Tuesday, February 19, 2008

Against political patronage

So, having first claimed that he was offered a cabinet position, Labour donor Owen Glenn is now claiming to be in line to become New Zealand's honorary consul to Monaco - a claim confirmed by the Prime Minister when questioned about it, according to Colin Espiner:

I’ve just got back from a brief stand-up with the PM at which she confirmed discussions are under way with Foreign Minister Winston Peters about his possible appointment.

She says Glenn expressed interest in the post, for purely altruistic reasons, and Peters is currently considering the idea. Currently we don’t have a consul or any other representation in Monaco, a tiny principality populated by the very rich on the Mediterranean coast.

Clark ran a mile from any suggestion that this was her idea, or even that she had ever discussed it with Glenn.

This stinks, even worse than Glenn being awarded a gong in the New Year's honours list. "Honorary consul" isn't much - I'm not sure if it even comes with a salary - but by even contemplating awarding such a position to their biggest donor, the government has created the impression that government office is for sale in this country. And in doing so, they've instantly dragged us back to the institutionalised corruption and patronage of the eighteenth century. FFS, that's what the Americans do, and we ought to at least think we're better than them.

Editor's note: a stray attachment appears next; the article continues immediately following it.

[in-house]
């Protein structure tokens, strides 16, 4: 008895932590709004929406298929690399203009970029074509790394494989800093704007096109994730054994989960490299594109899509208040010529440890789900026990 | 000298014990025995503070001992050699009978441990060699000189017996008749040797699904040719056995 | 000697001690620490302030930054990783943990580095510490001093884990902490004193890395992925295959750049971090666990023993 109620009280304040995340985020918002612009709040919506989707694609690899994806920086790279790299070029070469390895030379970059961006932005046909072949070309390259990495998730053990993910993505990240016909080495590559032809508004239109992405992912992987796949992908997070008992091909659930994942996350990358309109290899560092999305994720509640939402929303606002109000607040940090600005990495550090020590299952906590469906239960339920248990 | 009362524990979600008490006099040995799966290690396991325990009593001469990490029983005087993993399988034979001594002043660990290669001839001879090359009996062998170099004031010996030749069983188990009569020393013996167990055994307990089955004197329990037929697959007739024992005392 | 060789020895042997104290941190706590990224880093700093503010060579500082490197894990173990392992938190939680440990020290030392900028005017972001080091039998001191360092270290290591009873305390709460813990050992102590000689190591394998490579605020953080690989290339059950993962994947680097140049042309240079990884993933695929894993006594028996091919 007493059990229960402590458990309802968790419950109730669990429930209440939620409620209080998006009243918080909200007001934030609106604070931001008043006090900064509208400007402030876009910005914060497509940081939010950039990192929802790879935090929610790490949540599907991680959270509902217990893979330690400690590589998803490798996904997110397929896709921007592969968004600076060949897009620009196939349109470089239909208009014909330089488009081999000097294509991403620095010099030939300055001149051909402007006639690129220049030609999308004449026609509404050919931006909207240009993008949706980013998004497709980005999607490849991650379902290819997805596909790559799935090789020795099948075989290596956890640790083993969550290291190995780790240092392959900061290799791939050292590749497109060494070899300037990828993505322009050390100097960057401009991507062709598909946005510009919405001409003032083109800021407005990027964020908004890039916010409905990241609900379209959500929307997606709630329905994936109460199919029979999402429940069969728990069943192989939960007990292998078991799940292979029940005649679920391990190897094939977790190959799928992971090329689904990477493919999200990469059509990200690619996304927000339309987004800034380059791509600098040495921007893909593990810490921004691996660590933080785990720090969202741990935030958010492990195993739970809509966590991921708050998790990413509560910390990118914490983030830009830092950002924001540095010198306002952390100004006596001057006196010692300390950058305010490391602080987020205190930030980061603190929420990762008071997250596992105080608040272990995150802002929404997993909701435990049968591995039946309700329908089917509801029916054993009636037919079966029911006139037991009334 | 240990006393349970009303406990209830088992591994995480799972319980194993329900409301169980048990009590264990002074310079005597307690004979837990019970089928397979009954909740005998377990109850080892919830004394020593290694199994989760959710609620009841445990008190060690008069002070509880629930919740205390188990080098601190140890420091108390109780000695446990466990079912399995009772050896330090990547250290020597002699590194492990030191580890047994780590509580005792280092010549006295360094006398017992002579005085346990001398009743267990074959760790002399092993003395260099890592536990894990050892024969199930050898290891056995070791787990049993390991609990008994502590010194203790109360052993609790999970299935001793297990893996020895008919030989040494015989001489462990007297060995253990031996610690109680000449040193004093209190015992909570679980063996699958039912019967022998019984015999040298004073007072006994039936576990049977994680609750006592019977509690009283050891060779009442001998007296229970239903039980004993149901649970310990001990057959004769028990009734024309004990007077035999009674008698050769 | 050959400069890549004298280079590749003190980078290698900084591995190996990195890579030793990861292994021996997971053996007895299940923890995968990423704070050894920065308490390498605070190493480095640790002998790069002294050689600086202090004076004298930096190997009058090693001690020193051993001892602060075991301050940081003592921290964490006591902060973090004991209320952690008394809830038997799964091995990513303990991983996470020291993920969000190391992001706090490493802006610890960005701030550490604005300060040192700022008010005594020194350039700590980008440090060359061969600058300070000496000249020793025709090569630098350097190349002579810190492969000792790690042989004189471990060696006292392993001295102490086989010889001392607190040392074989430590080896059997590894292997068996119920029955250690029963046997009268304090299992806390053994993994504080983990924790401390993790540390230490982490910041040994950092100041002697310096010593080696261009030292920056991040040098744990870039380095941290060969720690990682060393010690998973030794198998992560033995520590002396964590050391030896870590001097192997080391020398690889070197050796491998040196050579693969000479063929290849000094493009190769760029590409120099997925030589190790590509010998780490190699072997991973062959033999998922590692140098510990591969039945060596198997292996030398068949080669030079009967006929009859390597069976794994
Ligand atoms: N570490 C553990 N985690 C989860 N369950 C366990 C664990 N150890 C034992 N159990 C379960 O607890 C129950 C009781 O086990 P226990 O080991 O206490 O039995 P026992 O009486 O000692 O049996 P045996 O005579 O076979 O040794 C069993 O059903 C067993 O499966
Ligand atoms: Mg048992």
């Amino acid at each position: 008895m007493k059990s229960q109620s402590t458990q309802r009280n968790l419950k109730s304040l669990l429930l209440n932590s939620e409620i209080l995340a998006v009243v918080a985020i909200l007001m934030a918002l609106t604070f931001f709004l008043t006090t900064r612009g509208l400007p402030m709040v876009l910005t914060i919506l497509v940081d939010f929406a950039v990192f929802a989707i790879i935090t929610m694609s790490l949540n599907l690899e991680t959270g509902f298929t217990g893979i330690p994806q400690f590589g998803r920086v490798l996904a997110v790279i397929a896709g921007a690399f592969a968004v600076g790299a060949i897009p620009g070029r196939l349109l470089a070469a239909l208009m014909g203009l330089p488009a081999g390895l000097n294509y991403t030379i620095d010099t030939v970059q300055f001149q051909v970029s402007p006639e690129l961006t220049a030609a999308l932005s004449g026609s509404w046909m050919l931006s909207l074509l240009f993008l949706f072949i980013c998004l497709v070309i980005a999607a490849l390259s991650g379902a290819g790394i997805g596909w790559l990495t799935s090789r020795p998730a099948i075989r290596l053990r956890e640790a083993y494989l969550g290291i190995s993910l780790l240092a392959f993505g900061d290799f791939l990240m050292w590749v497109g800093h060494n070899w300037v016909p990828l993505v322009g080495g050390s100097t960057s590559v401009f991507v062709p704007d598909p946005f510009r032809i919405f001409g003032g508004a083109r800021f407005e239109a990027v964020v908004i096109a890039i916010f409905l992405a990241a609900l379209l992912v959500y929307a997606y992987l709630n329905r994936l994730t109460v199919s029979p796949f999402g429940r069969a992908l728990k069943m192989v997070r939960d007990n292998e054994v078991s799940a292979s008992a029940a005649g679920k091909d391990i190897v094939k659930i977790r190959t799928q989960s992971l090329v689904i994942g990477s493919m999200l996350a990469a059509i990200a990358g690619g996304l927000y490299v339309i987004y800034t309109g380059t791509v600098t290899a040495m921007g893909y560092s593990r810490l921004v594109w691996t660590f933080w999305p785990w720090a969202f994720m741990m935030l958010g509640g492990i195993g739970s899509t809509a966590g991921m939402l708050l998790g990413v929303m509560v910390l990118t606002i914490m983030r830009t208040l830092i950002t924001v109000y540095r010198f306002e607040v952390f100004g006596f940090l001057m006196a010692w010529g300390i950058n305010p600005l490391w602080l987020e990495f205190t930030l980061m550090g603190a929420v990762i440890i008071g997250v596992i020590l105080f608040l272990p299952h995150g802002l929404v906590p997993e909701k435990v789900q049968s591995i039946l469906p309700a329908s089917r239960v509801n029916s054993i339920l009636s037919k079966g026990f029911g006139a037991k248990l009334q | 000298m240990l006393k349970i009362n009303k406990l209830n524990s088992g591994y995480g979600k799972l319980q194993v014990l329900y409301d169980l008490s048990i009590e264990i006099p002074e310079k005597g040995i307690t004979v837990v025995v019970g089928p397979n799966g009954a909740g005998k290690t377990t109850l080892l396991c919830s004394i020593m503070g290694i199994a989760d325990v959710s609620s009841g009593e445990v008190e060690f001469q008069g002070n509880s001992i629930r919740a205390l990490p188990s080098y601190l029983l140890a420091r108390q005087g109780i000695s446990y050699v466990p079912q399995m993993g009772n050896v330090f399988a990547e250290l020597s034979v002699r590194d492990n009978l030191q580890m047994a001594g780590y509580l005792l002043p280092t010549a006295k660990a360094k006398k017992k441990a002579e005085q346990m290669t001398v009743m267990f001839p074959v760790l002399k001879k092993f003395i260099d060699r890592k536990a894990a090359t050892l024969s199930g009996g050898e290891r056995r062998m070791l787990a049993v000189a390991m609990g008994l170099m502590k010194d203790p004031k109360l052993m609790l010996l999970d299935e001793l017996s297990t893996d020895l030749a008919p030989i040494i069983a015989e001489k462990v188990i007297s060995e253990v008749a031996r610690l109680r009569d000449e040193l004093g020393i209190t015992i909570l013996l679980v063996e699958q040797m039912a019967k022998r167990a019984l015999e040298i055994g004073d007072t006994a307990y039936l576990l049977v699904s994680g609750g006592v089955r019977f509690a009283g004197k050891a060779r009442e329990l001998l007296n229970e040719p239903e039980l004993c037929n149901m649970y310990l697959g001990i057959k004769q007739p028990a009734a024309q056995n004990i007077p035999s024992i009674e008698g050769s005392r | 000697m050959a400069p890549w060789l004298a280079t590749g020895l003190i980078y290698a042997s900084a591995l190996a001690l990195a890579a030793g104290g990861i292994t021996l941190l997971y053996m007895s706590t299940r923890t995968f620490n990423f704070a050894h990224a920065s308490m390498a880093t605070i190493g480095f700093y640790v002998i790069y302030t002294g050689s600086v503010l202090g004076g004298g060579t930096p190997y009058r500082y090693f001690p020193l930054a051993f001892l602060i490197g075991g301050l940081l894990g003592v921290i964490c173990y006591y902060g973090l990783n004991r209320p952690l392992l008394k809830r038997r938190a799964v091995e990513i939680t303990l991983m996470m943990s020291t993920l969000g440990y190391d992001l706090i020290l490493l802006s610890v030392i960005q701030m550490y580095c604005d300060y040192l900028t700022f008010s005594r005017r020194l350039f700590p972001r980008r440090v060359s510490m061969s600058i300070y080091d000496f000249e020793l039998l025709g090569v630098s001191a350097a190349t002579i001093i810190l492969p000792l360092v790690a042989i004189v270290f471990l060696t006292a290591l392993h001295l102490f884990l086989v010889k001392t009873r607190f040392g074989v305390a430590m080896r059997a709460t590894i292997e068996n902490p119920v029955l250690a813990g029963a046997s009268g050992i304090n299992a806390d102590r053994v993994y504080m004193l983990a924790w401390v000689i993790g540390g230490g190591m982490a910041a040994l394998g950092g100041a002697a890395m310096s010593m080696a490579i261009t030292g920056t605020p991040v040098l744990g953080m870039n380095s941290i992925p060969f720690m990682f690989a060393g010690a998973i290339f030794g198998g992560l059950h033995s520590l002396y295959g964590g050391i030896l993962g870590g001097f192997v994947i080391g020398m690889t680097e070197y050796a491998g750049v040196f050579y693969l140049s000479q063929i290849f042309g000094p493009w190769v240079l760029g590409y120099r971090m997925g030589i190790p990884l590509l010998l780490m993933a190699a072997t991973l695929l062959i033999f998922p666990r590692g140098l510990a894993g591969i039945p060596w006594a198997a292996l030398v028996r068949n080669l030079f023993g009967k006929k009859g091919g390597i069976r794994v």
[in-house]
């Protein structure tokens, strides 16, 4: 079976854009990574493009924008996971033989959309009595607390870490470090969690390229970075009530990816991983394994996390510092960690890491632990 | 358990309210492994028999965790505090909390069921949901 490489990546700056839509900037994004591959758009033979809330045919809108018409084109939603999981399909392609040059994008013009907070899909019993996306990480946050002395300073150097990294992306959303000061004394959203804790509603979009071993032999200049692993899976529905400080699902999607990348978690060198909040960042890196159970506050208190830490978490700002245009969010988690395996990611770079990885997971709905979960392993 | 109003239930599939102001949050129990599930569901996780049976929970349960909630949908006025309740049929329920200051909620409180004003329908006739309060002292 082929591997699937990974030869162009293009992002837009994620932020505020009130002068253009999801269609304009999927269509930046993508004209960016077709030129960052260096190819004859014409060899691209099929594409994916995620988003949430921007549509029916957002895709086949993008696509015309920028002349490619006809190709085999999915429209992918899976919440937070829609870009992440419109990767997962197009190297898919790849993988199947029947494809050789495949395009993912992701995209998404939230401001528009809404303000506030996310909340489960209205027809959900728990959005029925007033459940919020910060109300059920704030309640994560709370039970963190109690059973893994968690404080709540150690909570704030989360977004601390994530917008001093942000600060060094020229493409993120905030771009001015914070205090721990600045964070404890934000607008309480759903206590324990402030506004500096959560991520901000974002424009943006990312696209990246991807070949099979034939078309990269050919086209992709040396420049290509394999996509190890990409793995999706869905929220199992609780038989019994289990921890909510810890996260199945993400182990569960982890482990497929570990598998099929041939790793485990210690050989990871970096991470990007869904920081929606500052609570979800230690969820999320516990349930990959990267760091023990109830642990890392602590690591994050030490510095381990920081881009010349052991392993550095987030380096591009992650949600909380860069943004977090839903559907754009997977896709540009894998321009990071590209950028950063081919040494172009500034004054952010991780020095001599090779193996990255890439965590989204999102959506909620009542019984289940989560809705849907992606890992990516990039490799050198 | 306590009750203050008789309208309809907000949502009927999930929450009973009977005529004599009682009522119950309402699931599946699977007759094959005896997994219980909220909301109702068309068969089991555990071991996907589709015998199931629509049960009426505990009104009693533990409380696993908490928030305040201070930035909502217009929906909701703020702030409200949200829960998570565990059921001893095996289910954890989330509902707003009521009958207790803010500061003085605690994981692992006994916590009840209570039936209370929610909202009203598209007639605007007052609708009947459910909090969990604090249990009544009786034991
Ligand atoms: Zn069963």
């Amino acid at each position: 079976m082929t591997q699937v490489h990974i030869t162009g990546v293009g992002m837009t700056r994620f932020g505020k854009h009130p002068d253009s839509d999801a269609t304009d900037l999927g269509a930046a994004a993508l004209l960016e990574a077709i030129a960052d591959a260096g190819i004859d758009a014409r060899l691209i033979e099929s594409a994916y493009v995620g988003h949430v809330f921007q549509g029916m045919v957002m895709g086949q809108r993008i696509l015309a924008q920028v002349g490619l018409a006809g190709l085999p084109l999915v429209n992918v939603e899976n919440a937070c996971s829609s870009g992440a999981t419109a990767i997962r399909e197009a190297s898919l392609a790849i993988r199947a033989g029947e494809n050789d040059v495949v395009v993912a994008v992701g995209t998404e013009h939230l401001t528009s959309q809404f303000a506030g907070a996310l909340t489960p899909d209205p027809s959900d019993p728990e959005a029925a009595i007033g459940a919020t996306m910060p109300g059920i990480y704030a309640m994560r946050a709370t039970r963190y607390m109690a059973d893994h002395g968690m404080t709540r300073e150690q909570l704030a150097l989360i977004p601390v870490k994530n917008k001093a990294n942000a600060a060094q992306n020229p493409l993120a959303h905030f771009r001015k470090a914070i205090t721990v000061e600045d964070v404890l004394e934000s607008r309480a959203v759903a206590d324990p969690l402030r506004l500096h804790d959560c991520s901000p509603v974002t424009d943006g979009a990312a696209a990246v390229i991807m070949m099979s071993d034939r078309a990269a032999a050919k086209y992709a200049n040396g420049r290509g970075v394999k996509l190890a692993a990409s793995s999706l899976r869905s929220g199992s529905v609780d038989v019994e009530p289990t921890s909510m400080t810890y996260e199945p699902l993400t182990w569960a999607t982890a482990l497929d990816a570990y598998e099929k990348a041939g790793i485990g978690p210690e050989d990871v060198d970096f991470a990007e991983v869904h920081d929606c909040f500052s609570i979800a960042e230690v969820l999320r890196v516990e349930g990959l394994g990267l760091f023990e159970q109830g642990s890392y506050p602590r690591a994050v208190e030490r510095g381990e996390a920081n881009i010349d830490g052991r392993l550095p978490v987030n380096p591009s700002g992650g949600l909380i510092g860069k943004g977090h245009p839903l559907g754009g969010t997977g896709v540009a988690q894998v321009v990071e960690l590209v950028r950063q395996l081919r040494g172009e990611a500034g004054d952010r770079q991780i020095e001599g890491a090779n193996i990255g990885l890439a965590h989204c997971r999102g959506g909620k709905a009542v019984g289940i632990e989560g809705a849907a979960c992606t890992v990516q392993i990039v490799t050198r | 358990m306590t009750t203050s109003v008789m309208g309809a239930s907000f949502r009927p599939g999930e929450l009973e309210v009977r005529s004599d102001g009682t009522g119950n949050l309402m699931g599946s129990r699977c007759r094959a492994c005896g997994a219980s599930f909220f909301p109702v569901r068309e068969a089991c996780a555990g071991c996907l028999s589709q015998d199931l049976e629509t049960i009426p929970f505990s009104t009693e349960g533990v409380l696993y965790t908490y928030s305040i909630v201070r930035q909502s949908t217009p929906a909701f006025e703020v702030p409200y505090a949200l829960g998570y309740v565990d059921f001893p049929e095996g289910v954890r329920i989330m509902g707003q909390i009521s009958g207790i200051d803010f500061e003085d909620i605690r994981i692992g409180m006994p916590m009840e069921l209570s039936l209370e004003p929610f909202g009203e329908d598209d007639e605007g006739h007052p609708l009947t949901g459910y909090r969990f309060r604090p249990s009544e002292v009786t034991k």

Again, some might argue that it would be unfair to "penalise" Glenn for his links to a political party by passing him over for an honorary position. But again, the integrity of our political system is more important than people's sense of entitlement. We cannot allow corruption and political patronage to gain a foothold in our democracy - because once it starts, it never stops.

(As for Glenn's recent loan to the Labour Party, it shows a significant hole in past and present electoral finance law: while both require loans at better than commercial rates to be declared if the effective donation is above the declaration threshold ($10,000 and $1,000 respectively), there has never been any demand on parties to tell us to whom they are beholden and for how much. Which if the aim is to prevent wealthy and corporate interests exerting undue influence and exacting favourable policy from our elected representatives, seems to be a bit of a hole).